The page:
The GoFlex comes with 500GB of storage space for about $160, which is more expensive than the Kingston drive, but offers a substantial more storage space.

Conclusion

While you cannot directly attach an external drive to the iPad to copy photos, you do have a few options to perform this task. If you have a better method of getting photos over to an external drive feel free to leave a comment below!

How to identify planes and planets with your mobile phone

Last Saturday found our family sitting outside on a warm evening, relaxing after a barbecue. The sky was so clear that we were able to clearly make out two contrails and the shape of an aircraft. This was way above our heads and clearly not a plane using the local airport.

While my relatives discussed its likely route and estimated its height, I quietly took out my iPhone. I felt sure I had heard of an app that could tell you about planes overhead. Leaving them to their discussion, I asked Google.

Plane Finder AR for iOS

Within a couple of minutes, I had used the 3G network to download Plane Finder AR.

I tapped on the app, pointed my iPhone’s camera at the plane and within seconds I knew that the plane was en route from London Heathrow to Morocco. I also knew its flight number and its height (which turned out to be within 1000 feet of my grandfather’s estimate).

Plane Finder on iPhone
Plane Finder on iPhone

Sometimes technology can leave you speechless and this was one of those times. I spent quite a while looking out for planes after that. Every time, just pointing the app at the aircraft told me its origin, destination and various other information.

Thinking about it, the combination of publicly available flight information, a compass and a reliable GPS is probably all that it took to make this app, but that’s really not the point. There was nobody at that barbecue that wasn’t truly amazed by what it could do.

SkySafari for iOS and Android

Looking at planes isn’t the only reason I have found to point my iPhone at the sky.

We are lucky enough to live in an area with very little light pollution. On a clear night, we have a superb view of the stars. As a result, SkySafari was one of the first apps I downloaded for the iPhone (it is also available for Android).

Sky Safari uses GPS to overlay a map of the solar system when your mobile phone is pointed at the sky, making it easy to identify individual stars and planets. It’s then possible to drill down to specific information about each of them.

SkySafari gets a little technical. I know nothing about astronomy, so some of the information at my fingertips is a mystery to me. However, it is great when someone points and says “I think that’s Venus,” and I can whip out the iPhone and confirm it!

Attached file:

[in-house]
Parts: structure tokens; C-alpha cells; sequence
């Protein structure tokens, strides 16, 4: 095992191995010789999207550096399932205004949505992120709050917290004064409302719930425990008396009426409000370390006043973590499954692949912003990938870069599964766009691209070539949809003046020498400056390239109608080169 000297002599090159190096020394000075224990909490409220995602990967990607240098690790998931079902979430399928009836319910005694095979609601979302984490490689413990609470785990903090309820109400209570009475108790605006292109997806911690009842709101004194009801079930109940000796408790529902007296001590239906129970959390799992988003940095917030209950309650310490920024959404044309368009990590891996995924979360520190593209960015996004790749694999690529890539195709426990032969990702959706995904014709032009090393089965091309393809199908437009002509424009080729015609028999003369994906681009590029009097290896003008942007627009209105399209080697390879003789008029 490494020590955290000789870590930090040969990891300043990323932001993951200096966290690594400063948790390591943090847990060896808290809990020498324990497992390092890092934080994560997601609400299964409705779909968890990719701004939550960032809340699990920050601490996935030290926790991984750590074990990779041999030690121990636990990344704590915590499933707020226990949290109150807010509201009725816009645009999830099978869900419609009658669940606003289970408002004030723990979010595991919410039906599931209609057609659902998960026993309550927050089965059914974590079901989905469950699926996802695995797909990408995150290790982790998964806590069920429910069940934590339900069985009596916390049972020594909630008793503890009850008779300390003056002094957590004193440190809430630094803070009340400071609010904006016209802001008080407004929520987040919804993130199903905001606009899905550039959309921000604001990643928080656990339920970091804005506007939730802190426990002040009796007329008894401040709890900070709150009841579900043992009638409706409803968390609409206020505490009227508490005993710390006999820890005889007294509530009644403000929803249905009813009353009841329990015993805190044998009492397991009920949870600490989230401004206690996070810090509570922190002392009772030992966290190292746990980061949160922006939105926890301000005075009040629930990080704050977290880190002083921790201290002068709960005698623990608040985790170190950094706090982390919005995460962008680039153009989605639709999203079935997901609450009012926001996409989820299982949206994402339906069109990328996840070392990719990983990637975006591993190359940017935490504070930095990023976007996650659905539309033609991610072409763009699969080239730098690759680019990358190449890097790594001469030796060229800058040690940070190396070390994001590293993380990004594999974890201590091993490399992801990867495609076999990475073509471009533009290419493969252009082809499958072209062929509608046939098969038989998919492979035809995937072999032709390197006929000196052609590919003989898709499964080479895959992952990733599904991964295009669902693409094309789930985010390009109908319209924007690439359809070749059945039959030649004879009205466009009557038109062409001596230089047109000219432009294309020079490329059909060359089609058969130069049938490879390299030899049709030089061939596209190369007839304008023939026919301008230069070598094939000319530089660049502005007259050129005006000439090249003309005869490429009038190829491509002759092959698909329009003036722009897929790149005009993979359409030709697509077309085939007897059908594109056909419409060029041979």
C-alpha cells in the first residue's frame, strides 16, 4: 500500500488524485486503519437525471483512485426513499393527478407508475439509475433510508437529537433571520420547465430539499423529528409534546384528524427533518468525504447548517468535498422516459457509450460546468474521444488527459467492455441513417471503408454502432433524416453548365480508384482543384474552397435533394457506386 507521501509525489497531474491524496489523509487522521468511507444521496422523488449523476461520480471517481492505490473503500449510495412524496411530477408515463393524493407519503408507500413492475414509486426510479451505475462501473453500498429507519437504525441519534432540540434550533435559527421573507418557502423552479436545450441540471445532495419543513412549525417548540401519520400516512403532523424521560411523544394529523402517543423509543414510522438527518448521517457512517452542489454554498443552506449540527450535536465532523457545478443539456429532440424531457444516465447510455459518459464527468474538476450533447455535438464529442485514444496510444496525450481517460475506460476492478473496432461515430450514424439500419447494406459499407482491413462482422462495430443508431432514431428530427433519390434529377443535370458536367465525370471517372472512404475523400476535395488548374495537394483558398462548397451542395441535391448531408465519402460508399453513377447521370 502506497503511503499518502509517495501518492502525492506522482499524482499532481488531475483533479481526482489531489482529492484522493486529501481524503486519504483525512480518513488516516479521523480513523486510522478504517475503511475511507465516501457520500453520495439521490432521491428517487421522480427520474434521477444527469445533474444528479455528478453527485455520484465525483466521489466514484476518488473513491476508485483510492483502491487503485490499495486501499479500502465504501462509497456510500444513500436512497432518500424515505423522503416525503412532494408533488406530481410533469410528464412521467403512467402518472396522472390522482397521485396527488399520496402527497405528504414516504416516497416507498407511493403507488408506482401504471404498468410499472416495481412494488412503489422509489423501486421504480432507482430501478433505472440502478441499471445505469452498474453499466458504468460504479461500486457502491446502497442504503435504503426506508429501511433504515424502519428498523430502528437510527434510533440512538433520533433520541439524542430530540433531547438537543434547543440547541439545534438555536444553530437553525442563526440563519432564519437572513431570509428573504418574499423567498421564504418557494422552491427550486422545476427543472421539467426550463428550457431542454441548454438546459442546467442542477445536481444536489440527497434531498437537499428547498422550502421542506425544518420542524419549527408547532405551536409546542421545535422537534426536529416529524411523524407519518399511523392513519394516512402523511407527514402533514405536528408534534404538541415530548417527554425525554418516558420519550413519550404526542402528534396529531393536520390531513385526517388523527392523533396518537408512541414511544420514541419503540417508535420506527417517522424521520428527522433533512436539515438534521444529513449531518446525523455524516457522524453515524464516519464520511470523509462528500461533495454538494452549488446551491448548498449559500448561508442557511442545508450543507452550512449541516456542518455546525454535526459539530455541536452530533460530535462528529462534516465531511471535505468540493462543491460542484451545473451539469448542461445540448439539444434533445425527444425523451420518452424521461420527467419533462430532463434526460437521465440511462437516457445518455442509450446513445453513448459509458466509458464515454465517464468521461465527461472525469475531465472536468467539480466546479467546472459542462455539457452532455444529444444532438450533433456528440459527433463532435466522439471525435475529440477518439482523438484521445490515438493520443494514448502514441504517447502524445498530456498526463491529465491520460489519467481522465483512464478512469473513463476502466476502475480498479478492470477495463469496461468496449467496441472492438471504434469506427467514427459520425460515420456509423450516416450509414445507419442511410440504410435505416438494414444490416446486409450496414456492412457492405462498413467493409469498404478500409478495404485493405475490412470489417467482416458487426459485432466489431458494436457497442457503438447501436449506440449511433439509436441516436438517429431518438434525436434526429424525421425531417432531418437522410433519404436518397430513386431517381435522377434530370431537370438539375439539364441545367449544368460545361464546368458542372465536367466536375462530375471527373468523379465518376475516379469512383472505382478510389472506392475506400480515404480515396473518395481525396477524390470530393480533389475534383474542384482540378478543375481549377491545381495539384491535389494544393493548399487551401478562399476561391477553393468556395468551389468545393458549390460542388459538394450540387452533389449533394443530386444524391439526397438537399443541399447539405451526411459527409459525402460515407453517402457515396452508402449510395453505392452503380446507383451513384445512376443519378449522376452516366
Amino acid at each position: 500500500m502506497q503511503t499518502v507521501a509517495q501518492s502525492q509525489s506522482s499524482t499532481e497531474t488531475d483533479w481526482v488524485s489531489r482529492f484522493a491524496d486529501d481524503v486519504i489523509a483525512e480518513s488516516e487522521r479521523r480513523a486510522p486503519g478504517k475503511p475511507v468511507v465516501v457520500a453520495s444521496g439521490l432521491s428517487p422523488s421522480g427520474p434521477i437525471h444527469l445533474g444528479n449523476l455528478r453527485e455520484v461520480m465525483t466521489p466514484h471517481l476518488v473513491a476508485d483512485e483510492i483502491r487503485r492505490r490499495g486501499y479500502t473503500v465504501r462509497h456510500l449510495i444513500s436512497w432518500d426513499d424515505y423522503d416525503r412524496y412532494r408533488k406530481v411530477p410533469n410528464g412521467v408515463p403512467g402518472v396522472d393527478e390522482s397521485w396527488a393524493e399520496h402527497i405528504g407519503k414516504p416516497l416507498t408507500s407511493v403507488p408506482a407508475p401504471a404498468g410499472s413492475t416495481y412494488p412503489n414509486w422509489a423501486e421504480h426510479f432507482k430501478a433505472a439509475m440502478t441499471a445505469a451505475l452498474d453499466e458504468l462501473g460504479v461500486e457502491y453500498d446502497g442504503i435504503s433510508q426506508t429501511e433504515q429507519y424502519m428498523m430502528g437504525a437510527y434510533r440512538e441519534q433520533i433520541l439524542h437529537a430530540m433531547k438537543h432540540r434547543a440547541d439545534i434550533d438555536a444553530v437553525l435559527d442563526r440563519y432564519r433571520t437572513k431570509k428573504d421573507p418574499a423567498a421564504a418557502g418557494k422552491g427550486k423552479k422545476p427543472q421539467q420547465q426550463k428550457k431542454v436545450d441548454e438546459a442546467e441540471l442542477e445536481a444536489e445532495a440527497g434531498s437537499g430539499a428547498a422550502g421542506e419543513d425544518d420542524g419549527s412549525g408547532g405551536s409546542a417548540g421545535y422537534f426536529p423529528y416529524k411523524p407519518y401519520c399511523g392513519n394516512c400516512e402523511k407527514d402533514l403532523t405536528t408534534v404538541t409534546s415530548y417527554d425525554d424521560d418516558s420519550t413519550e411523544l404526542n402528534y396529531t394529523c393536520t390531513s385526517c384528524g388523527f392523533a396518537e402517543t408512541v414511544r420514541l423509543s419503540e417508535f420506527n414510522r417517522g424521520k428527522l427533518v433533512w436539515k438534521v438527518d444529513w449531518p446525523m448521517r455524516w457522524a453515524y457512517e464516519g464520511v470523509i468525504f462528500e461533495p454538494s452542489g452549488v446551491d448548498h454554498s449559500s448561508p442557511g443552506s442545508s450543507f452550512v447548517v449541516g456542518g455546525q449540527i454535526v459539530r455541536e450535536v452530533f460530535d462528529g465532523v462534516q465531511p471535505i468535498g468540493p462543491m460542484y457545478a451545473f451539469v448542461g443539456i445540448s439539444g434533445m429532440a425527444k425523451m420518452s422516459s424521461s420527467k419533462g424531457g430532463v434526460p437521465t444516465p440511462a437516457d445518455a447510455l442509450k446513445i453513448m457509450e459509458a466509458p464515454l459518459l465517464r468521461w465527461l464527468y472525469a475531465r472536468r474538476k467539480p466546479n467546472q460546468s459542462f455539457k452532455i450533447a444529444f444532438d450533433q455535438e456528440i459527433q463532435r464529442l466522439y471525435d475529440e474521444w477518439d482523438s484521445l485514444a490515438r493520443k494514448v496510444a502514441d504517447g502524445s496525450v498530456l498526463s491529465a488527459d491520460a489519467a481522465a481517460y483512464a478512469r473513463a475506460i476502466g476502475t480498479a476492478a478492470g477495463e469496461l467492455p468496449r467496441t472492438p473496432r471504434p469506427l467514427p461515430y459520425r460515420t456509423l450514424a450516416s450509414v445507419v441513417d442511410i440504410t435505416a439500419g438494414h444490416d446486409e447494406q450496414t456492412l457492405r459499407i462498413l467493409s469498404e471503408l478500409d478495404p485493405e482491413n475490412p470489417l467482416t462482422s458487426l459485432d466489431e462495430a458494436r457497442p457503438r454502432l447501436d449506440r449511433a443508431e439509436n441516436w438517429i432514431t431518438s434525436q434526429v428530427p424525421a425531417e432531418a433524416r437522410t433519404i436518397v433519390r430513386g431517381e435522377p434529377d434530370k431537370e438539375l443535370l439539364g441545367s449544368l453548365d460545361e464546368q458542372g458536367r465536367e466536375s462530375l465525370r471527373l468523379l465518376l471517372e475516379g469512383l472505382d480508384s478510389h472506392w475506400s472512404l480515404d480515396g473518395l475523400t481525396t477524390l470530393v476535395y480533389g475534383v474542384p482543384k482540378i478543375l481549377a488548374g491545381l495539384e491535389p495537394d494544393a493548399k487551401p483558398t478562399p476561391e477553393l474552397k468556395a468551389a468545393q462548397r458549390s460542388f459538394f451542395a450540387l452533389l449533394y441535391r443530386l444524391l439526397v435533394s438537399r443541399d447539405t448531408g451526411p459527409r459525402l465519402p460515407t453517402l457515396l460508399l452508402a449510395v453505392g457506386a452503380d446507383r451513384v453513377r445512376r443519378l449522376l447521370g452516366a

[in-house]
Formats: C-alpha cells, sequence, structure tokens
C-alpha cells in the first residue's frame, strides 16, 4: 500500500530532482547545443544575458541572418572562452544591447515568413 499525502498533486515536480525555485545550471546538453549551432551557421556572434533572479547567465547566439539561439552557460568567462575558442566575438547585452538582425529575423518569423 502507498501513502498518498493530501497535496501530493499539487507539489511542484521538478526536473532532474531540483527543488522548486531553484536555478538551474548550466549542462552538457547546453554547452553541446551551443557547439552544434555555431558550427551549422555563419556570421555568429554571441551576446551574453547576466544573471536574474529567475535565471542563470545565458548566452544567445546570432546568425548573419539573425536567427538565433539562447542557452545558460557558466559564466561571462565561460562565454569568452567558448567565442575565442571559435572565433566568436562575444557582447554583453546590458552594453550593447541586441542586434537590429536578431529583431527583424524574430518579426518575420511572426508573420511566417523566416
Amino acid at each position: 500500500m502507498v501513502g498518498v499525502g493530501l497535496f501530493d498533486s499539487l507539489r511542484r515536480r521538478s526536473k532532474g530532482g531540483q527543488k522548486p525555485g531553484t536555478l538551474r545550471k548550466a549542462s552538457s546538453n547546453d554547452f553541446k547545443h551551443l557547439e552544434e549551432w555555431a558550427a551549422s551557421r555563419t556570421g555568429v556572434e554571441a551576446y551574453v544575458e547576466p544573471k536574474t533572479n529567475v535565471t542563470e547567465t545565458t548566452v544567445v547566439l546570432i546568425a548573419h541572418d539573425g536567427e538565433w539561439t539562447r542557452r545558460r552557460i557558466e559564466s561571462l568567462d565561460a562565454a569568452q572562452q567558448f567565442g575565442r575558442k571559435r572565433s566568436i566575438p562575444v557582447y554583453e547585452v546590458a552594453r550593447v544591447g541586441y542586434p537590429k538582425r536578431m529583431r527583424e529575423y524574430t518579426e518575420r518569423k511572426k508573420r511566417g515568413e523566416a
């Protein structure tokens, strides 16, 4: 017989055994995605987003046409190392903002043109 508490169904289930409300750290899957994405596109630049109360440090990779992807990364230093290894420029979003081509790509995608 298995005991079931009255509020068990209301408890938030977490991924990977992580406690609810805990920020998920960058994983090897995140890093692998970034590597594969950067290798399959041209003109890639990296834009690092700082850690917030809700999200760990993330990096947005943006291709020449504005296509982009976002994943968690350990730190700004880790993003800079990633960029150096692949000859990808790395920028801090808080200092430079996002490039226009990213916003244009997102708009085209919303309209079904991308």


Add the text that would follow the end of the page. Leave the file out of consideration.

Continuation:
Another great feature of SkySafari is its “SkyWeek” functionality that informs you about significant events in the sky such as eclipses and other phenomena. For those keen to learn about astronomy, this information is a great starting point.

Although neither of these sky-based apps are things I use daily, they are fascinating demonstrations of the things that smartphones can do. Two of our Saturday night party members have now ordered iPhones – not because they are great phones, not because they are good for browsing the Web and not because they are fantastic media players.

They’ve ordered them because they can point them at planes and see where they’re going.

Inside Apple’s USB Power Adapters

If you own an iPhone, you most likely are in possession of Apple’s 5W USB power adapter, a great little contraption that charges your iPhone via a wall outlet using your normal USB cable. From the face of it, it’s a fairly elementary device. It simply takes alternating current from the wall and turns it into five watts of five volt power.

However, according to Ken Shirriff (who recently tore open one of these power adapters), the circuitry is “surprisingly complex and innovative.”

Shirriff conducted an exhaustive analysis of the 5W iPhone charger and posted about it on his blog. He found out some pretty amazing things about Apple’s tiny USB wall charger. For those that are knowledgeable about circuitry and the like, you’ll find Shirriff’s writeup to be both extremely informative and interesting (with circuit diagrams drawn out even), but for those who just want to know why the damn thing costs a whopping $30, Shirriff has this to say:

Apple’s power adapter is clearly a high-quality power supply designed to produce carefully filtered power. Apple has obviously gone to extra effort to reduce EMI interference, probably to keep the charger from interfering with the touchscreen. When I opened the charger up, I expected to find a standard design, but I’ve compared the charger to the Samsung charger and several other high-quality industry designs, and Apple goes beyond these designs in several ways.”

Some of the ways that Apple went above and beyond are apparent when looking at the small details. Apple used “super-strong AC prongs,” as well as a “complex over-temperature / over-voltage shutdown circuit.” Overall, Shirriff says that Apple’s 5W USB power adapter packs an impressive amount of complexity into such a small space.

However, Shirriff notes that even though Apple’s 5W USB power adapter is higher quality than most other USB adapters, that doesn’t mean that the $30 price tag is necessarily worth it. He says that Apple’s USB charger probably only uses about a dollar more on parts than other, less-expensive chargers that cost $6-$10. So essentially, Apple is making a huge profit off of each power adapter that they sell.

Image Credit: Alan Levine

iPad 2 price drops to $399, thanks to the new iPad

If you happened to be online at all on March 7th, then it was inevitable that you learned about Apple’s new iPad. Yes, it’s called “the new iPad” (not iPad 3 or iPad HD). It comes with some great features: Retina Display, the new A5X chip with quad-core graphics, 4G LTE capability, and a new 5-megapixel camera. It’s also priced at the same $499 that the two previous iPad generations started at. However, Apple will still sell the new iPad’s predecessor, the iPad 2, but they’re lowering its starting price to a very-tempting $399.

With a price tag like that, it’s easy to forget about the newest iPad and begin thinking about possibly buying an iPad 2, especially when refurbished and used models will be even cheaper. Sure, it doesn’t have the new features like the Retina Display or the A5X chip, but the iPad 2 is still an amazing device.